Stan Grant and how we keep driving people from the stage so viciously.

What is wrong with us?

When did we become incapable of hearing things we disagree with, views different to our own?

When did death threats and abuse replace silently thinking “I don’t agree with that”? Or changing the channel? Or scrolling on by? 

How did we become so vicious and cruel to one another in our need for only our opinion to exist in the world? Has the Internet done this? Social media

Have algorithms so coddled us in opinions identical to our own that we have lost the ability to tolerate difference when we encounter it? 

Instead of “I have a different view,” it is now: “Your view is not only wrong, it is evil. You are evil and you should die and so should your family."

Watch: Stan Grant's racism speech is a must-watch for all Australians. Post continues after video.

Video via ABC.

Any person in the public eye who expresses an opinion on any topic will have experienced this.

And if that person is from a marginalised group, the abuse is a thousand times worse. More brutal. More personal. More vicious. 


Is this what we have come to expect? 

Is this the price for expressing a point of view? 

What the hell has happened to us when hearing or watching or reading something we disagree with is so intolerable that it – and whomever is saying it – must be expunged? 

How did this happen? And what is the remedy? I have no answers. Just a heavy heart as I watch yet another big thinker leave the stage. Who will be left in the end? 

Nobody can say it as well as Stan Grant himself did last night.

On his final episode hosting Q&A, here were his exquisite, heartbreaking and powerful final words.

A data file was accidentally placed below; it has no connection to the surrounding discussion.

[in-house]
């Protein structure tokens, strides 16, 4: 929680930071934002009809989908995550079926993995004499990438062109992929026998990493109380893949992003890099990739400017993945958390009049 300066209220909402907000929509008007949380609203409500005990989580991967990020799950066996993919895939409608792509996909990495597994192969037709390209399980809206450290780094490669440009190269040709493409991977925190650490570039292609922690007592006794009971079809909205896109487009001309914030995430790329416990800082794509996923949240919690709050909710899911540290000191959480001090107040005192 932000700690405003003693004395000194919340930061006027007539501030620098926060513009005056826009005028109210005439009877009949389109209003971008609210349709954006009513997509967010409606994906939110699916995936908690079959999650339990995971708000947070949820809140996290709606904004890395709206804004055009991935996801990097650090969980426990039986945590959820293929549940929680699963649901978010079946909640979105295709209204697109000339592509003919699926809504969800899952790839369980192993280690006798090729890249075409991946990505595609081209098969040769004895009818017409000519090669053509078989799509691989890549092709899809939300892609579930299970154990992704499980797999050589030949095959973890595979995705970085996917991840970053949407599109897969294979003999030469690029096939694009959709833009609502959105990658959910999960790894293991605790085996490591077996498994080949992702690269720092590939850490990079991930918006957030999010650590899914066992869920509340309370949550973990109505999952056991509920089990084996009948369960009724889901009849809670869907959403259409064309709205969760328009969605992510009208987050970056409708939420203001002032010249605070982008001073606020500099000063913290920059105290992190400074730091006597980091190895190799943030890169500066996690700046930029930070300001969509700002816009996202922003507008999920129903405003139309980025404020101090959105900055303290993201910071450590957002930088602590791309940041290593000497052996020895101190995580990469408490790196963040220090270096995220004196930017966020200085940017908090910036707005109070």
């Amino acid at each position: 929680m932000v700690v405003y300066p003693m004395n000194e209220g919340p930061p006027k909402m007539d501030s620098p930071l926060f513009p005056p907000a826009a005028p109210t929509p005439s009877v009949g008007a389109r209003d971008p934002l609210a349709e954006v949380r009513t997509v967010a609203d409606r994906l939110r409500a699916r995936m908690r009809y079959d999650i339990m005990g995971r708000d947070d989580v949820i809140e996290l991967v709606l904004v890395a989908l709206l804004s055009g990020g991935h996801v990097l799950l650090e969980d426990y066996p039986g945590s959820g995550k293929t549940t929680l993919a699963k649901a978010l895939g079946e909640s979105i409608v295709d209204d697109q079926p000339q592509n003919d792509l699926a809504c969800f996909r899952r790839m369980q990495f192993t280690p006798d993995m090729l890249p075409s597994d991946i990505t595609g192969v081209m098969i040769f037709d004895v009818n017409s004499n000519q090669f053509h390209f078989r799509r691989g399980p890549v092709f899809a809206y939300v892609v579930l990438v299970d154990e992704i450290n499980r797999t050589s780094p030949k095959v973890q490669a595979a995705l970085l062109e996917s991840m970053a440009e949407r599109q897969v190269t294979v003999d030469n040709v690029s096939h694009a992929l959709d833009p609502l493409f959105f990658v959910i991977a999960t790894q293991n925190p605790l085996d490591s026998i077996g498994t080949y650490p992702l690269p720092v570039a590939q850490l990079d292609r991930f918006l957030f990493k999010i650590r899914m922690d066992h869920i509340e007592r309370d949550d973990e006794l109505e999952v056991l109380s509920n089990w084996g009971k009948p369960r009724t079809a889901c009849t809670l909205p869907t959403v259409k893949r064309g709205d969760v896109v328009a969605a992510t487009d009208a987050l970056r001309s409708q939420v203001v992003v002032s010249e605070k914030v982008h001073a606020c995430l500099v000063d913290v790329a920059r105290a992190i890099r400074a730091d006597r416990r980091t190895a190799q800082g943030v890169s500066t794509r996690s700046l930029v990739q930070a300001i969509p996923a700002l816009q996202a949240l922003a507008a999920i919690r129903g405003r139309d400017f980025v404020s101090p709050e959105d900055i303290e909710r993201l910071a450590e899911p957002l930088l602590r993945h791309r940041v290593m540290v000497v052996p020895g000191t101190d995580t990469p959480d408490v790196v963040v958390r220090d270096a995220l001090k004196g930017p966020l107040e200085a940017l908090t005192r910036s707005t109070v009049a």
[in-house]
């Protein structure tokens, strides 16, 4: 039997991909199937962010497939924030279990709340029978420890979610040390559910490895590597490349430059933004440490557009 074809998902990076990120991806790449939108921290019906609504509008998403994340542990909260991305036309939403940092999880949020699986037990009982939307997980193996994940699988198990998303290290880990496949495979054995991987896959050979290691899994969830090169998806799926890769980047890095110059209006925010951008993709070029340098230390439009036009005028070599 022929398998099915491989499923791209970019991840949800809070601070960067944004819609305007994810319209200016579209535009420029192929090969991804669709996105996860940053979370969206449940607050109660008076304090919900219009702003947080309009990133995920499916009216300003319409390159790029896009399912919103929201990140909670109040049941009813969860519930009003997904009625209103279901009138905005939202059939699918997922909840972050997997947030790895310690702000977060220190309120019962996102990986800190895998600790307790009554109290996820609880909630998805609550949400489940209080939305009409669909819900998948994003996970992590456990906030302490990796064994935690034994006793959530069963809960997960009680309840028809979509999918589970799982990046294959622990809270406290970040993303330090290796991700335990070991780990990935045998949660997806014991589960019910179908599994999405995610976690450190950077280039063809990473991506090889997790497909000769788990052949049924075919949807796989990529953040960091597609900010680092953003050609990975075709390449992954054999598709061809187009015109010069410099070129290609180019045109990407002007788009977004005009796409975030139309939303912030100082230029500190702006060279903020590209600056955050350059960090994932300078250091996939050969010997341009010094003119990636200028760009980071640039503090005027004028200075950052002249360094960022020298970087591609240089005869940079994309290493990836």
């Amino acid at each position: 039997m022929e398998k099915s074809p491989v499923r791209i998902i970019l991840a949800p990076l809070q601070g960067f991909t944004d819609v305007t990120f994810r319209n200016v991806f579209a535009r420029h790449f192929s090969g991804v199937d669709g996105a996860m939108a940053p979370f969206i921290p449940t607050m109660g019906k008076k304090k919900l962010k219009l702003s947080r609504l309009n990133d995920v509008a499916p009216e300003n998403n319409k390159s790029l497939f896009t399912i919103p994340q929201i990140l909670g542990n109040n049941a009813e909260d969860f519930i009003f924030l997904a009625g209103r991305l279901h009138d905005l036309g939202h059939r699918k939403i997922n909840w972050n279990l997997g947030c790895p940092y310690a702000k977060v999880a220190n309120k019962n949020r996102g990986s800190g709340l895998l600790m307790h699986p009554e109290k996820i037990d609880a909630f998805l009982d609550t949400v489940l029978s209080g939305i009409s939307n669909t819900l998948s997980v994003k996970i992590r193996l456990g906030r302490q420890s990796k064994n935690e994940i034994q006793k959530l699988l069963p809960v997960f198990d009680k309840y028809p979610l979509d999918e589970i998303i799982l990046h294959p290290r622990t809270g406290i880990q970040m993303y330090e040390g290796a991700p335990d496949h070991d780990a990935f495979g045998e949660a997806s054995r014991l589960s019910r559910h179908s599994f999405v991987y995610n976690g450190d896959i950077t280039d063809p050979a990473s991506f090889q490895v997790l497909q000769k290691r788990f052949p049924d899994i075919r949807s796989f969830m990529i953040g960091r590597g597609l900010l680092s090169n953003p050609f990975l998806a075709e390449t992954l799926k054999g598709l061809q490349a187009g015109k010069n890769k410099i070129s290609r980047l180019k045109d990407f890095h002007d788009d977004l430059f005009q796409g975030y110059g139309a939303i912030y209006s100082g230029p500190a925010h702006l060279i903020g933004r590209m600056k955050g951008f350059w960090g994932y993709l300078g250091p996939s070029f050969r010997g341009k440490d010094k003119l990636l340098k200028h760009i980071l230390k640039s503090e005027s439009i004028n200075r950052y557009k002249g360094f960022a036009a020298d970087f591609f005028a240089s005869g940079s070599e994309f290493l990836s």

"Many of you would know by now that I'm stepping away for a little while. Sometimes we need to just take time out. Sometimes our souls are hurting and so it is for me. I've had to learn that endurance is not always strength. Sometimes strength is knowing when to say 'stop' and to those who have sent messages of support, thank you so much but I'll be okay. 

"Please send that support and care to those of my people and all people who feel abandoned and alone, who are wondering whether they have a place in this country and who don't have my privileges. 

"To those who have abused me and my family, I would just say if your aim was to hurt me, well you've succeeded and I'm sorry. I'm sorry that I must have given you so much cause to hate me, so much to target me and my family, to make threats against me. 


"I'm sorry and that's what Yindyamarra means, it means that I'm not just responsible for what I do but for what you do. It's not just a word, it is sacred. It is what it means to be Wiradjuri, it is the core of my being. It is respect. It is respect that comes from the earth we are born into from God. Baiame. If I break that, I lose who I am.


"I am down right now, I am, but I will get back up and you can come at me again and I'll meet you with the love of my people. My people can teach the world to love. As Martin Luther King Junior said of his struggle, 'we will wear you down with our capacity to love.' Don't mistake our love for weakness, it is our strength. We have never stopped loving and fighting for justice and truth, the hard truths to speak in our land.

"Yindyamarra winhanganha means to live with respect in a world worth living in and we in the media must ask if we are truly honouring a world worth living in.  Too often we are the poison in the bloodstream of our society. I fear the media does not have the love or the language to speak to the gentle spirits of our land.

"I'm not walking away for a while because of racism. We get that far too often. I'm not walking away because of social media hatred. I need a break from the media. I feel like I'm part of the problem and I need to myself how or if we can do it better. 

"To my people, I have always wanted to represent you with pride. I know I might disappoint you sometimes, but in my own little way, I've just wanted to make us seen and I'm sorry I can't do that for a little while. To my family, I love you."

Image: ABC

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